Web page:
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Today, cyber security is something that each business must pay attention to. Companies can no longer just purchase anti-virus software and feel that they have sufficiently protected their computers, network and most importantly the data that is used daily and is stored. Additionally, companies cannot take the view that they are using a third-party service or cloud services and therefore, they are adequately protected.

Currently, it is perfectly reasonable for companies to utilize outside assistance and the type(s) of assistance can change over time. However, while outside resources may be needed and utilized, an owner cannot take a hands-off approach and delegate cyber security responsibilities. The company’s owners must be involved. The owner needs to be aware of the programs, the threats, and current risks. The owner needs to be both the champion of cyber security efforts and a role model for staff. Owners and senior leadership need to be informed, involved and proactive in guiding these efforts.

The threats are very real. In some instances, there are active attacks. In other instances, a simple mouse-click can trigger a series of unintended consequences. Sometimes a system is not set up as it should be, or a security update is not installed. In all cases, such oversights can create an opportunity for attackers to exploit. The potential damages run the gamut from being an inconvenience to potentially causing a business to close the door and turn out the lights.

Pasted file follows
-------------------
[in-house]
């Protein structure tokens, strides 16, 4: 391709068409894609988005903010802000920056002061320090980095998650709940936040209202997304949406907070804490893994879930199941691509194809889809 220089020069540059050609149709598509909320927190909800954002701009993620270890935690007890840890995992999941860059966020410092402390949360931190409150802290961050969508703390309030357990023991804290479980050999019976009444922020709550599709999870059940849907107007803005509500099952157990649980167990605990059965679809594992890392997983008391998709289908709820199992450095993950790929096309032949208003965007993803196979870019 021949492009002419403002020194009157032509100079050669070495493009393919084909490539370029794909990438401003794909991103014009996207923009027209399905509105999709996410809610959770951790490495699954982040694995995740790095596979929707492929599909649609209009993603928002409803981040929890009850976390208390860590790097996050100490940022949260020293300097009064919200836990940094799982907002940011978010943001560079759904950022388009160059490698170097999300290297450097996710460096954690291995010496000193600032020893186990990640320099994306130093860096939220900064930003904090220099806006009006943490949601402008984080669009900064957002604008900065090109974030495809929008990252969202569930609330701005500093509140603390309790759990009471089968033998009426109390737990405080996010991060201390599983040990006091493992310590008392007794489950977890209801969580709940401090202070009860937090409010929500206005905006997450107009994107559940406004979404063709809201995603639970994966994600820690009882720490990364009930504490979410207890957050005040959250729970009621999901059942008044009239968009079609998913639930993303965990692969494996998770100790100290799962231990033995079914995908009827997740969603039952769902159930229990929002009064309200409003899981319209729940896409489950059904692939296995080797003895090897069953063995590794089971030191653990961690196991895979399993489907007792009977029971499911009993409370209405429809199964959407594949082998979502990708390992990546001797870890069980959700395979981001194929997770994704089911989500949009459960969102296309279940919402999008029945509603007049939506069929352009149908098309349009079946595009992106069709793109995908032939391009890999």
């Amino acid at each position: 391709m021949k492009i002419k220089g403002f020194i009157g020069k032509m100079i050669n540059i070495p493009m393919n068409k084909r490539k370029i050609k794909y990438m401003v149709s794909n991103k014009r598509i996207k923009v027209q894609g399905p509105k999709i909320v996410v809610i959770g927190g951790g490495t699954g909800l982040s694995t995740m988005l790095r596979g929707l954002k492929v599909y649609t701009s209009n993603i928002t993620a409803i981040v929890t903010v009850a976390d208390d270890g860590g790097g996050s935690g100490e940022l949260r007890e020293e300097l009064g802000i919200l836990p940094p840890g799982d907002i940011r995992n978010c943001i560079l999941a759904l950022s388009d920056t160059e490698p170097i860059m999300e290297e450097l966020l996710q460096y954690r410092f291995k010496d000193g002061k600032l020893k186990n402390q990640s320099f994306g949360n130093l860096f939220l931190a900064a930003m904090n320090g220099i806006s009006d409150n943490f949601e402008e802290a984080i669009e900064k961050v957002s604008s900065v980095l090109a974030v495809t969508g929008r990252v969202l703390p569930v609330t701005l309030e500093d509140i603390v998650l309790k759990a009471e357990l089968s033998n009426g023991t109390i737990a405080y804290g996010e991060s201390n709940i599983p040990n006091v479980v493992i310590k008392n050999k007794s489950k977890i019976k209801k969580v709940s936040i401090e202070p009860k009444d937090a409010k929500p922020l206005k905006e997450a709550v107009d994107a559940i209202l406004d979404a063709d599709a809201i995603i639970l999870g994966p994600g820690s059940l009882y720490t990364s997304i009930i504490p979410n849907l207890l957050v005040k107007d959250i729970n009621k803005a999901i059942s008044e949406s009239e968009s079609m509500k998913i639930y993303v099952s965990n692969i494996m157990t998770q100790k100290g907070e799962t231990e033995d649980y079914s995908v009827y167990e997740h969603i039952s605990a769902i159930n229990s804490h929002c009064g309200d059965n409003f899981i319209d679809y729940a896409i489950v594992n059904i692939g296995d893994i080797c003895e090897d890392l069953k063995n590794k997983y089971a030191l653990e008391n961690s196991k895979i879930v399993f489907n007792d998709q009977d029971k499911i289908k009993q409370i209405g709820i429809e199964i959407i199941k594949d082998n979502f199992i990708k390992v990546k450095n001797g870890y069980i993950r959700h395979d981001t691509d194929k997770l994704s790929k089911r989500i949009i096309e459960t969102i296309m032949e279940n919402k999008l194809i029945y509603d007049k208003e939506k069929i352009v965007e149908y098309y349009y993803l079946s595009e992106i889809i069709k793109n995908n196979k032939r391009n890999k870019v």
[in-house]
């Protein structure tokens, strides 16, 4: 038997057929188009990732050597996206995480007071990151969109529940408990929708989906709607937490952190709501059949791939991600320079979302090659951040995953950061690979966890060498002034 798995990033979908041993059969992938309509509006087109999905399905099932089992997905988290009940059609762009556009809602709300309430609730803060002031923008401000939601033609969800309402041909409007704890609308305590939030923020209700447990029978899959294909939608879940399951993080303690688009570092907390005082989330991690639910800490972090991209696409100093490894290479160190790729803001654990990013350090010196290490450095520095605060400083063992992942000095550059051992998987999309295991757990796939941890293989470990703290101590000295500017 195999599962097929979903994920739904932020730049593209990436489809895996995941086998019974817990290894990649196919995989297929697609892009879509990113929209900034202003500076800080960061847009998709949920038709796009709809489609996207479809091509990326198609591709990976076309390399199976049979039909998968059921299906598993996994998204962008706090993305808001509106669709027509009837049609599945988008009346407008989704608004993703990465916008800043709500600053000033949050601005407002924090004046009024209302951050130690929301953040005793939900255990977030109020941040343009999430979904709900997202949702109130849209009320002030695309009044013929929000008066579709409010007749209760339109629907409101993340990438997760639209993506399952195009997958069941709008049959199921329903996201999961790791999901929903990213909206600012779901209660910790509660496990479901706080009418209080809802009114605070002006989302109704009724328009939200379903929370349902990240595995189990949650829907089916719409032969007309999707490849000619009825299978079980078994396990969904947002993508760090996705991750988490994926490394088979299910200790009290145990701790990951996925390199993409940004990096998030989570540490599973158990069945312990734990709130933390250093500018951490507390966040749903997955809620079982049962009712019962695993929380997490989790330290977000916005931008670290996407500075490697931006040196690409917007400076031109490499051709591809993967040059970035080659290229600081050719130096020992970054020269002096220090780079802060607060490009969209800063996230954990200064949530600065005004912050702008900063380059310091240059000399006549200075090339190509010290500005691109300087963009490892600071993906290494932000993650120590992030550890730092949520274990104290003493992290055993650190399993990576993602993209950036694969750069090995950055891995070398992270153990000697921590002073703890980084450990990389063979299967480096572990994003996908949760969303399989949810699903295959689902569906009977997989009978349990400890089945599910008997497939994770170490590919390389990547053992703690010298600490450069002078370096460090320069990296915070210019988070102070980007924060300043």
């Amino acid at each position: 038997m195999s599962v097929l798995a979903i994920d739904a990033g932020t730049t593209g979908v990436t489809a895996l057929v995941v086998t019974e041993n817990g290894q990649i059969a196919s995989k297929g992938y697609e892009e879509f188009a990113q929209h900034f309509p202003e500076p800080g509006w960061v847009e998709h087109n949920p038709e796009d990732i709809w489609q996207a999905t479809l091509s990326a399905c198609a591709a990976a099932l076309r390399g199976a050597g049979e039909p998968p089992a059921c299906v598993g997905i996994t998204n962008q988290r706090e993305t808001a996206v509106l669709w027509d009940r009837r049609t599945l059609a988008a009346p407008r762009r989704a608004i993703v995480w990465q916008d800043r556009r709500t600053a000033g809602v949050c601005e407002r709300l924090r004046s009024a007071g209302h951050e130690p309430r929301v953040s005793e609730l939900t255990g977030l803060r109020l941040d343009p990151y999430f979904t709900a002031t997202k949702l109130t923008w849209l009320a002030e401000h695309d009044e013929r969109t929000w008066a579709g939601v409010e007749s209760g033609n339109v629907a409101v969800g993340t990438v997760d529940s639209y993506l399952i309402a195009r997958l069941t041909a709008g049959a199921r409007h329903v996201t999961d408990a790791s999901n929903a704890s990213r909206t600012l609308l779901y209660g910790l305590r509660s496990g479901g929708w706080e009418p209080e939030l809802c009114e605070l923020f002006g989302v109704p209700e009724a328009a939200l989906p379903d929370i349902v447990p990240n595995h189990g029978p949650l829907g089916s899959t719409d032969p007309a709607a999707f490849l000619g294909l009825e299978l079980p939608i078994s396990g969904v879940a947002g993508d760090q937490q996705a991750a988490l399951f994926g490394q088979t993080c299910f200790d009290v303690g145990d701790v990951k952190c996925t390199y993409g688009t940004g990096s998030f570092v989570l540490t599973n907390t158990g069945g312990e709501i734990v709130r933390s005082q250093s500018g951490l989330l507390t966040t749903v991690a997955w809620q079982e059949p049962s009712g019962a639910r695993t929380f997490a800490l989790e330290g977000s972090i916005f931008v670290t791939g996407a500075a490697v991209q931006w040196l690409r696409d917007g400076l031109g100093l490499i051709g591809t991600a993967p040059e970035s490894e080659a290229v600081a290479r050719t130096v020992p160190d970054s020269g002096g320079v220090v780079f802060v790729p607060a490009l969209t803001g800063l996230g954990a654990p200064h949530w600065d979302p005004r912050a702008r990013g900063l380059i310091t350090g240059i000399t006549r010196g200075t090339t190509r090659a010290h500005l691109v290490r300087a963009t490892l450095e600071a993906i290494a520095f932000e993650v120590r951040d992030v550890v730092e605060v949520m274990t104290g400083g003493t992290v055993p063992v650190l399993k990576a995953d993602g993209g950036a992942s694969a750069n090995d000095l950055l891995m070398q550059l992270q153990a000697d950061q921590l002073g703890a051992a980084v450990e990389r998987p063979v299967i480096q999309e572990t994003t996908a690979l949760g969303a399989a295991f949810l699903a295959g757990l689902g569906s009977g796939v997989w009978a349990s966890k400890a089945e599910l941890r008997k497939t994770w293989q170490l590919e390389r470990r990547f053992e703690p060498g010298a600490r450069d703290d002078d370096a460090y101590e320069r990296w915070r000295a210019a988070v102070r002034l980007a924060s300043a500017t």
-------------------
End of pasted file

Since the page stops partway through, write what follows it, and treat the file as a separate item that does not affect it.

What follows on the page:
For companies interested in conducting business with the federal government, there is an expectation that their cyber security measures have been formalized and are sophisticated. Companies that intend to contract with the government need to be aware that they will likely encounter various types of sensitive information which are not intended for public release. This information has a specific purpose, and the intent is that only the government and the authorized users (contractors and subcontractors) should have access to it.

Consequently, the federal government has outlined its cyber security requirements in the Federal Acquisition Regulations (FAR), Defense Federal Acquisition Regulations Supplement (DFARS) and in supplemental references such as NIST 800-171 r2 and other specified publications.

A company’s efforts need to focus on the customer’s requirements, type(s) of information being handled, the systems being used, and whether the information needs to be shared. Lastly there needs to be an understanding of what cyber security measures are required and what risks/threats the company faces. Knowing what threats or risks are present allows a company to tailor its cyber security measures rather than create or use a “one size fits all” approach.